Lake of the Ozarks
<p>Lake of the Ozarks</p>

Ameren Missouri Loses Appeal in Wrongful Death Lawsuit

The Missouri Western District Court of Appeals found that Ameren Missouri did not have immunity under Missouri&#39;s Recreational Use Act.

A District Court of Appeals has reversed a ruling that had previously dismissed Ameren Missouri from a wrongful death lawsuit for the electrocution of two children at Lake of the Ozarks in July 2012. The Missouri Western District Court of Appeals found that Ameren Missouri did not have immunity under Missouri's Recreational Use Act (RUA) from liability for the dock on its lake due to the permit fees that the utility company charges for docks, according to a report from Lake News Online.

On July 4, 2012, Alexandra Anderson, 14, and Brayden Anderson, 8, died while swimming around their family's dock when it released electricity from devices on the dock into the water. The suit, filed by the children's mother, alleges that Ameren's negligence caused the deaths. An investigation indicated an improperly grounded electrical circuit to the dock, which was not ground-fault protected, was a contributing factor in their deaths.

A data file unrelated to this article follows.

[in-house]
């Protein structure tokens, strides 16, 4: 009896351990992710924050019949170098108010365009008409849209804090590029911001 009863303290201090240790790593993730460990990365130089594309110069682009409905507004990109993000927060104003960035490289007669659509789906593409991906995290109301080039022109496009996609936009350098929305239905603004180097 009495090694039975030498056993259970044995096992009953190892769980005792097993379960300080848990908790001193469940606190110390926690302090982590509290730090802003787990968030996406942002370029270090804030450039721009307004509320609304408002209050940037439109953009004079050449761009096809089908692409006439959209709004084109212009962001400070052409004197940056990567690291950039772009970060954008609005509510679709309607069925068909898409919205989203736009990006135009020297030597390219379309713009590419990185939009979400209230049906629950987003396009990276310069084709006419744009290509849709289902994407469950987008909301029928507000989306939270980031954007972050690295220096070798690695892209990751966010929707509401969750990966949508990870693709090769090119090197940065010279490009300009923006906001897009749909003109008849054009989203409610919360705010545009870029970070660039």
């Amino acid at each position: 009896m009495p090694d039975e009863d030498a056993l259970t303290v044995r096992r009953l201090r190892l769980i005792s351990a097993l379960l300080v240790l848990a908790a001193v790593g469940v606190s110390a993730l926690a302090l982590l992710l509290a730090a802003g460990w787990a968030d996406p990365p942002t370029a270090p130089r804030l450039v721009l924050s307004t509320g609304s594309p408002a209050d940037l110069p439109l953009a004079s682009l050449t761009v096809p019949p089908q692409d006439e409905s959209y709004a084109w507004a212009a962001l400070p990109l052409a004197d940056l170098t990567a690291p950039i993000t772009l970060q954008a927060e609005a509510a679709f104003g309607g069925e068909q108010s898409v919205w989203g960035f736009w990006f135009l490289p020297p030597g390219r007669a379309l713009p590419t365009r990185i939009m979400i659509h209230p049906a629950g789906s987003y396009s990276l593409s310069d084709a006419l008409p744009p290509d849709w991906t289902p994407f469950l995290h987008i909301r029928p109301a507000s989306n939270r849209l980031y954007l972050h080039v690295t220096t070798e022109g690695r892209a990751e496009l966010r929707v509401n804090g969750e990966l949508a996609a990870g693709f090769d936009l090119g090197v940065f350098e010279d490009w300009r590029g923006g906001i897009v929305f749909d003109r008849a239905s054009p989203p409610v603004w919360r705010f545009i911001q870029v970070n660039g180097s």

Lake News Online reported that in both her appeal and original petition, Anderson argued that Ameren's dock permit fee acted as a "use fee" for lake residents to "use and enjoy" the lake through their docks. The suit further stated that Ameren had the authority to revoke dock permits for any dock it deemed unsafe through enforcement fees and that the company should have known that adequate protection required ground fault interrupt devices to be placed at or above the seawall of each dock in order to prevent the hazards of electrical shock or electrocution in the event of a short circuit or other electrical fault.

The Western District judges agreed that the dock permit and enforcement fees were user fees for the construction, use and enjoyment of their family dock and were sufficient to remove Ameren's immunity from liability under the RUA.

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